In therapeutic procedure involving the dual-sex teams, the control within the team rests primarily with the silent cotherapist during treatment sessions. The silent cotherapist is literally in charge of each therapeutic session. He or she, as the observer, is watching for and evaluating levels of patient receptivity to therapeutic concept and to the educative and directive material presented by the active cotherapist.
The silent cotherapist's role is to define, if possible, degrees of understanding, acceptance, or rejection of material and to identify immediate areas of concern in either member of the dysfunctional couple.
The silent observer really acts as the coach of the team. As soon as it is apparent that there is need for a situational change of pace, that the individual subject under discussion can be presented in a different, possibly more acceptable or understandable manner, or that it requires further clarification, the roles reverse and the cotherapist functioning previously as the observer, fortified and advantaged with the salient features of patient reaction to the on going situation, becomes the active discussant.
The previous discussant then assumes the role of observer. And so roles change back and forth as indicated by patient responses or the immediate need for a particular sex-linked definition or explanation of material. Much of the patient's reaction can be identified by the observer that cannot be immediately apparent to any individual therapist simultaneously attempting to direct therapy and to evaluate levels of patient receptivity.
In the finite cooperative interaction between mutually confident cotherapists in any dual-sex therapy team, the currently dominant partner influence at any particular time is not being exercised by the one that is talking, but by the one that is observing.
Inevitably any sexually dysfunctional couple has, as one of its fundamental handicaps, insecurity in any and all sexual matters.
How often have the sexual partners asked themselves if they are really "complete" as individuals?
Has their functional efficiency been diminished in stressful situations other than in bed?
How do their patterns of sexual response compare to those of their peers?
How can a particular sexual situation or any confrontation with material of sexual content be handled without awkwardness or embarrassment?
The cotherapists encounter a multiplicity of these problems to which they can respond by holding up a professional "mirror" and helping the marital partners understand what it reflects. With the non-judgemental mirror available, constructive criticism can be accepted in the same non-prejudiced, comfortable manner in which it must be presented.
With this educational technique of reflective teaching, the distressed couple can be encouraged to take that first step that ultimately presages success in therapy for sexual dysfunction. The step consists of putting sex back into its natural context.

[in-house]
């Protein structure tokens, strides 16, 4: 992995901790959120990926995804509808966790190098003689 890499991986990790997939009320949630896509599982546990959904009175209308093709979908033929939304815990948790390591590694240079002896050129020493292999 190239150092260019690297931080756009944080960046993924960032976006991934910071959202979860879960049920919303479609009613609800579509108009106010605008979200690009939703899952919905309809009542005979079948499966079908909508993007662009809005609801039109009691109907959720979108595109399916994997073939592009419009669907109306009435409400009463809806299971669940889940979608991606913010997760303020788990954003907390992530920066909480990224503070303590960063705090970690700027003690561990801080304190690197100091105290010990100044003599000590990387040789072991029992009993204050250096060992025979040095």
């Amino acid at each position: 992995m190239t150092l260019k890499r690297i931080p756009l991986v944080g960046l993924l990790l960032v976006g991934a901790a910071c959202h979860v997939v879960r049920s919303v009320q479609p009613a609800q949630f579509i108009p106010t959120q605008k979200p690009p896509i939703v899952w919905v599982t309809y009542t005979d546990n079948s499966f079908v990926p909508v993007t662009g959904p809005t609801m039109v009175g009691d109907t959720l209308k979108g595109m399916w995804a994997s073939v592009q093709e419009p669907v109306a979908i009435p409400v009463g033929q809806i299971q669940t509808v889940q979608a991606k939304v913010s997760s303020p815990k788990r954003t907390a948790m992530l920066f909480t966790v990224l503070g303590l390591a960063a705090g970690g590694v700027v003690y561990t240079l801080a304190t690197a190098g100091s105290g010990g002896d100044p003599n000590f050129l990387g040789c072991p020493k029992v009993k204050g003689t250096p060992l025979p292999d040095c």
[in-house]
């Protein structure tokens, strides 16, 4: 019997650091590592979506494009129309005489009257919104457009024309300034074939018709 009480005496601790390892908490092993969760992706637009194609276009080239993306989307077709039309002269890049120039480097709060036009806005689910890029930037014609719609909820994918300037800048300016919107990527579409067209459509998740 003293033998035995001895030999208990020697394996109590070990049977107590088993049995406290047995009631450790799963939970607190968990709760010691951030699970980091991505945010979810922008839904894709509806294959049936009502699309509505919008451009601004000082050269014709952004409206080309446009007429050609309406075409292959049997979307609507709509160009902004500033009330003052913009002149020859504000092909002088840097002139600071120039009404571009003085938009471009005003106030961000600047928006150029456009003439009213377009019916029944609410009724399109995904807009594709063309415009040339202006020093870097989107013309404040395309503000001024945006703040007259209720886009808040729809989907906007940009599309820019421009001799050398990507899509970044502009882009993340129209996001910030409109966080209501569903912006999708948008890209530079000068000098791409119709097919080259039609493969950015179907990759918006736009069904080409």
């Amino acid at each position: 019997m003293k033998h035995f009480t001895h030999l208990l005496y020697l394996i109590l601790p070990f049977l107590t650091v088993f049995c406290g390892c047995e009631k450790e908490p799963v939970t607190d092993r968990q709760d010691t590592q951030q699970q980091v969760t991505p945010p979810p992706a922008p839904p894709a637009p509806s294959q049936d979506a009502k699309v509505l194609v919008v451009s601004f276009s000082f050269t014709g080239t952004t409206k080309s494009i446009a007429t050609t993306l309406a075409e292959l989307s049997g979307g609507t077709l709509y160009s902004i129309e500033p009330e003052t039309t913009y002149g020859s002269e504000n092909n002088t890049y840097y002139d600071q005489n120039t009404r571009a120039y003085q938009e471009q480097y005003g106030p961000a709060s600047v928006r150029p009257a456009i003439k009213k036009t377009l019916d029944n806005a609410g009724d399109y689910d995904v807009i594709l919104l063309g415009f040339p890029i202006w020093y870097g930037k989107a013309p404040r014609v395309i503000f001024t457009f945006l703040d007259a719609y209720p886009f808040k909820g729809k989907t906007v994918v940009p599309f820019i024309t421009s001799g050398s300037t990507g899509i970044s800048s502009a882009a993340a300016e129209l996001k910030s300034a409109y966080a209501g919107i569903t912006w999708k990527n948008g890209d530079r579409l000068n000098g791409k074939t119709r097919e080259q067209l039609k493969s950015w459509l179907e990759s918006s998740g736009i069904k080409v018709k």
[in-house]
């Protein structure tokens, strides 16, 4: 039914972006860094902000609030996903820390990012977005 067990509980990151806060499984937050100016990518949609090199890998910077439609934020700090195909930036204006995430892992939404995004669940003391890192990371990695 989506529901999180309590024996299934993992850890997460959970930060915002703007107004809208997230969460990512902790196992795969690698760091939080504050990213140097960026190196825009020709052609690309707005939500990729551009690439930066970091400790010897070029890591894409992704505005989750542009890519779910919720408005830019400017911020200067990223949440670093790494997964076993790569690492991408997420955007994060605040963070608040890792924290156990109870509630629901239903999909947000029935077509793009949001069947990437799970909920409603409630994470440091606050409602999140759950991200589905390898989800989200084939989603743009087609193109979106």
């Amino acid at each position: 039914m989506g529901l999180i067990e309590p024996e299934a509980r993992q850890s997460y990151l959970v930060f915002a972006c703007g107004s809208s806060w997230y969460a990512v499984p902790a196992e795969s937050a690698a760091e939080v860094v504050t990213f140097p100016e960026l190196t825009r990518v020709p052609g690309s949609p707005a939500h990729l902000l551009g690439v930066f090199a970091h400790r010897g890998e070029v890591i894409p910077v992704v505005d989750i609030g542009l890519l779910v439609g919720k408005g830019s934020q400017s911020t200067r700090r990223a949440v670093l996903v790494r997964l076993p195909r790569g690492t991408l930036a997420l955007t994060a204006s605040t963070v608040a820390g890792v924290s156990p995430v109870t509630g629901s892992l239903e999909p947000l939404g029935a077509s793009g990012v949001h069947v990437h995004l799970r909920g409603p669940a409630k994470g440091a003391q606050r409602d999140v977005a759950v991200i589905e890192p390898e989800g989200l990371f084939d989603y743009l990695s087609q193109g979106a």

Seemingly, many cultures and certainly many religions have risen and fallen on their interpretation or misinterpretation of one basic physiological fact. Sexual functioning is a natural physiological process, yet it has a unique facility that no other natural physiological process, such as respiratory, bladder, or bowel function, can imitate.
Sexual responsivity can be delayed indefinitely or functionally denied for a Iifetime. No other basic physiological process can claim such male ability of physical expression.
With the advantage of this unique characteristic, sexual functioning can be easily removed from its natural context as a basic physiological response. Everyone takes advantage of this characteristic every day as he rejects or defers untimely or inappropriate sexual stimuli in order to comply with the social requirements of the moment.
Religions have found dedicated support from those willing to sacrifice their functional physical expression of sexuality as a devotion to or an appeasement for their god or gods. If the natural physiological process of human sexual response did not encompass this completely unique adaptability, the sacrifice of denying one's sexual functioning for a lifetime could never have been made.
But the individuals who involuntarily take sexual functioning further out of context than any other are those members of couples contending with inadequacy of sexual function. Through their fears of performance (the fear of failing sexually), their emotional and mental involvement in the sexual activity they share with their partner is essentially nonexistent.
The thought (an awareness of personally valued sexual stimuli) and the action are totally dissociated by reason of the individual's involuntary assumption of a spectator's role during active sexual participation.
It is the active responsibility of therapy team members to describe in detail the psychosocial background of performance fears and "spectator" roles. This explanation is best accomplished by the cotherapist of the same sex as that of the individual whose performance fears are to be discussed. Again, education is the basis for therapeutic success, and the dual-sex team can best present this information by following a sex-linked guideline.